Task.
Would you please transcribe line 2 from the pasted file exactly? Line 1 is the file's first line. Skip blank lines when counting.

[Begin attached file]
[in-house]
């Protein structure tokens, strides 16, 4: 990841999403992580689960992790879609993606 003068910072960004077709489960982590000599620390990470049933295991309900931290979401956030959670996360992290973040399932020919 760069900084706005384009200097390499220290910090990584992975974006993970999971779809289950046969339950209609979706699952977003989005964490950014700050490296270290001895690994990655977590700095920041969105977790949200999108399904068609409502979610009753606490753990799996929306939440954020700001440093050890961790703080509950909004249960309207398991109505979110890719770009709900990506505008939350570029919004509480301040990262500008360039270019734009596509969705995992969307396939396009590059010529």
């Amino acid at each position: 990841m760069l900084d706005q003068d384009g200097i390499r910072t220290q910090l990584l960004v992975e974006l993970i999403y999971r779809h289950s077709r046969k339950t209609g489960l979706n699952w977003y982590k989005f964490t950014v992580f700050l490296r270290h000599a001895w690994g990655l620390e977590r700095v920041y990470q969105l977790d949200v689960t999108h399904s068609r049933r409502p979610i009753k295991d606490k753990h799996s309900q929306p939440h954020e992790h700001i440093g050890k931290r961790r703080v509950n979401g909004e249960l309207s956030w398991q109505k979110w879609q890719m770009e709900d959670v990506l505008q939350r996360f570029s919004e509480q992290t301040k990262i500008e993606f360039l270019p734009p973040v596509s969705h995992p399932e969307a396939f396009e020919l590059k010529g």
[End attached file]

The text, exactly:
């Protein structure tokens, strides 16, 4: 990841999403992580689960992790879609993606 003068910072960004077709489960982590000599620390990470049933295991309900931290979401956030959670996360992290973040399932020919 760069900084706005384009200097390499220290910090990584992975974006993970999971779809289950046969339950209609979706699952977003989005964490950014700050490296270290001895690994990655977590700095920041969105977790949200999108399904068609409502979610009753606490753990799996929306939440954020700001440093050890961790703080509950909004249960309207398991109505979110890719770009709900990506505008939350570029919004509480301040990262500008360039270019734009596509969705995992969307396939396009590059010529």